United States District Court, Middle District of Pennsylvania
January 15, 2014
ANTONELLO BOLDRINI, Plaintiffs
LEWIS W. WETZEL, et. al., Defendants
REPORT AND RECOMMENDATION
THOMAS M. BLEWITT United States Magistrate Judge
On September 30 2013, Plaintiff Antonello Boldrini, a citizen of Italy and a permanent resident alien of the United States, living at 81 Frothingham Street, Pittston Township, Luzerne County, Pennsylvania, filed, pro se, another civil rights action pursuant to 42 U.S.C. §1983 and § 1985. (Doc. 1). Plaintiff also included state law claims as well as RICO claims and federal criminal violations.Plaintiff’s original Complaint consisted of 15 typed pages with an attached Declaration under penalty of perjury. Plaintiff paid the filing fee. (Doc. 2).
In his original Complaint, Plaintiff named at least 35 Defendants, including John Doe Defendants. On October 3, 2013, the Clerk of Court issued the Summons as to all Defendants and provided the Summons to Plaintiff to serve his original Complaint on Defendants. (Doc. 3). However, since it was apparent on the face of Plaintiff’s original Complaint that it was not a proper pleading and that jurisdiction of this Court may be lacking over several Defendants, we issued a Memorandum and Order on October 4, 2013, directing Plaintiff to file an Amended Complaint. (Docs. 4 & 5). See Ruddy v. Mastercard, Civil No. 12-2376, M.D. Pa. In our 9-page Memorandum, we detailed several deficiencies with respect to Plaintiff‘s original Complaint.
After we granted Plaintiff three extensions of time, Plaintiff filed his Amended Complaint on January 9, 2014. (Doc. 11). Plaintiff names at least twenty eight (28) Defendants, some of whom are John Does and the number of Doe Defendants is not specified. To date, Plaintiff’s Amended Complaint has not been served on Defendants. We find that Plaintiff’s 19-page typed Amended Complaint is not a proper pleading and that it is subject to dismissal. Also, in his Amended Complaint, Plaintiff largely names Defendants who are entitled to judicial immunity, who are entitled to prosecutorial immunity, and who are not state actors. We also find that Plaintiff’s action with respect to his claims about the death of his wife on July 28, 2009, are clearly time barred.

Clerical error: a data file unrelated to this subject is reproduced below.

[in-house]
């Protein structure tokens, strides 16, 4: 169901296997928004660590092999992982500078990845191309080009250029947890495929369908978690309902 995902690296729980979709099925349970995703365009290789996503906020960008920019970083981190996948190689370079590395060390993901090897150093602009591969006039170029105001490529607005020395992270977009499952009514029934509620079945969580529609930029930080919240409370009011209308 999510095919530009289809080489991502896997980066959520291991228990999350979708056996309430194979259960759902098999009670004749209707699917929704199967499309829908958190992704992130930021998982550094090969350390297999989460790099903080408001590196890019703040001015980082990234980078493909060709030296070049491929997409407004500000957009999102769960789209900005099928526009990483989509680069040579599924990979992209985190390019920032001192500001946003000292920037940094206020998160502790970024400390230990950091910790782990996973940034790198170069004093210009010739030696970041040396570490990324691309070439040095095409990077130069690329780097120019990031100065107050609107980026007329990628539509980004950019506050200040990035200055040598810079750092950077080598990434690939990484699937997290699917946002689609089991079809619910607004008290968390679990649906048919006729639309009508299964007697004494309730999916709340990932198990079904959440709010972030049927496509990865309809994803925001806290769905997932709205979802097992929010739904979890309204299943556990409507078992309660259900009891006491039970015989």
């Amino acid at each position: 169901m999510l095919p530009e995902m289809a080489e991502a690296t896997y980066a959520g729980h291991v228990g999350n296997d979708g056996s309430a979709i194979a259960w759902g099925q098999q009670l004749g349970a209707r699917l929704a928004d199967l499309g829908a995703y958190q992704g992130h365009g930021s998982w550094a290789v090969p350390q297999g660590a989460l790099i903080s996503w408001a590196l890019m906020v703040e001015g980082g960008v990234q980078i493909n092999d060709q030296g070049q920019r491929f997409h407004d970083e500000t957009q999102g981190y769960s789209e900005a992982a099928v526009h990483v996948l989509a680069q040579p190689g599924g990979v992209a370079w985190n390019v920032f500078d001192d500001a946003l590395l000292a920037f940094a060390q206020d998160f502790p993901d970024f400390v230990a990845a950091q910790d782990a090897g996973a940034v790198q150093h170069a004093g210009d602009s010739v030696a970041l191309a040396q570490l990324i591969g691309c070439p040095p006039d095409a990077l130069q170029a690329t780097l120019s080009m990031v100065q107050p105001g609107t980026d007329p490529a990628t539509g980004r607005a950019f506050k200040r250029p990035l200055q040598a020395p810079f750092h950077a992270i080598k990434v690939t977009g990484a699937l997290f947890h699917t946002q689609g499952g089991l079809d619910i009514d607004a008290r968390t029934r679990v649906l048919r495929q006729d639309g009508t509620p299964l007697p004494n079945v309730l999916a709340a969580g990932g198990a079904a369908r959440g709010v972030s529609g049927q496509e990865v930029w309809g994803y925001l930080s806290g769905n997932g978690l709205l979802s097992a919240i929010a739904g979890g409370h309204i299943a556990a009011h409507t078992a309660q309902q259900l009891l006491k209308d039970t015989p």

Federal courts have an obligation to address issues of subject matter jurisdiction sua sponte. See Shaffer v. GTE North, Inc., 284 F.3d 500, 502 (3d Cir. 2002)(citing Club Comanche, Inc. v. Gov’t of the Virgin Islands, 278 F.3d 250, 255 (3d Cir. 2002)); see also Nesbit v. Gears Unlimited, Inc., 347 F.3d 72, 77 (3d Cir. 2003); Williams v. Chatman, 510 F.3d 1290, 1293 (11th Cir. 2004)(“Federal courts are ‘obligated to inquire into subject-matter jurisdiction sua sponte whenever it may be lacking.’”).
Furthermore, federal courts have subject matter jurisdiction over “all civil actions arising under the Constitution, laws, or treaties of the United States.” 28 U.S.C § 1331. However, “federal courts have federal question jurisdiction only when a federal claim appears in the complaint.” Turner v. Spaley, WL 4842256, (3d. Cir 2012)(citing Levine v. United Healthcare Corp., 402 F.3d 156, 162 (3d Cir. 2005)); see also Gonzalez v. Thaler, U.S., 132 S.Ct. 641, 648 181 L.Ed.2d 619 (2012)(“Subject-matter jurisdiction can never be waived or forfeited. The objections may be resurrected at any point in the litigation[.]”) Additionally, “a district court has a continuing obligation to satisfy itself of its jurisdiction and authority to hear and determine every matter.” Id.
Moreover, the Court can sua sponte dismiss Plaintiff‘s constitutional and state law claims which are time barred by the applicable two-year statute of limitations since his allegations make clear that these claims are time barred. See McPherson v. U.S., 2010 WL 3446879, *3-*4 (3d Cir. 9-2-10).
Additionally, to the extent Plaintiff challenges the alleged “wrongful” decisions and orders of the state court judges and court personnel, i.e., the Luzerne County Court of Common Pleas, and claims that non-state actors Defendants conspired with the judicial officials regarding the handling of his wife’s estate and property and, the handling of his wrongful death suit involving his deceased wife against doctors, medical offices and medical personnel who treated his wife, we find that this Court is barred by the Rooker-Feldman doctrine from considering Plaintiff‘s constitutional claims against the state court officials, the attorneys, the doctors and the defense counsel who represented the doctors. We find that Plaintiff‘s numerous constitutional claims attacking the Luzerne County Court’s Judgments and Orders, and attacking the decisions of the state court and seeking this federal Court to overturn and reverse them are barred by the Rooker-Feldman doctrine. See Jacobowitz v. M&T Mortgage Corporation, Civil No. 09-1332, M.D. Pa. 10-5-09, aff’d. 372 Fed.Appx. 225 (3d Cir. 3-24-10).
Thus, we will recommend that Plaintiff ‘s Amended Complaint (Doc. 11) be dismissed entirely with prejudice.
II. STANDARDS OF REVIEW.
A. 42 U.S.C. § 1983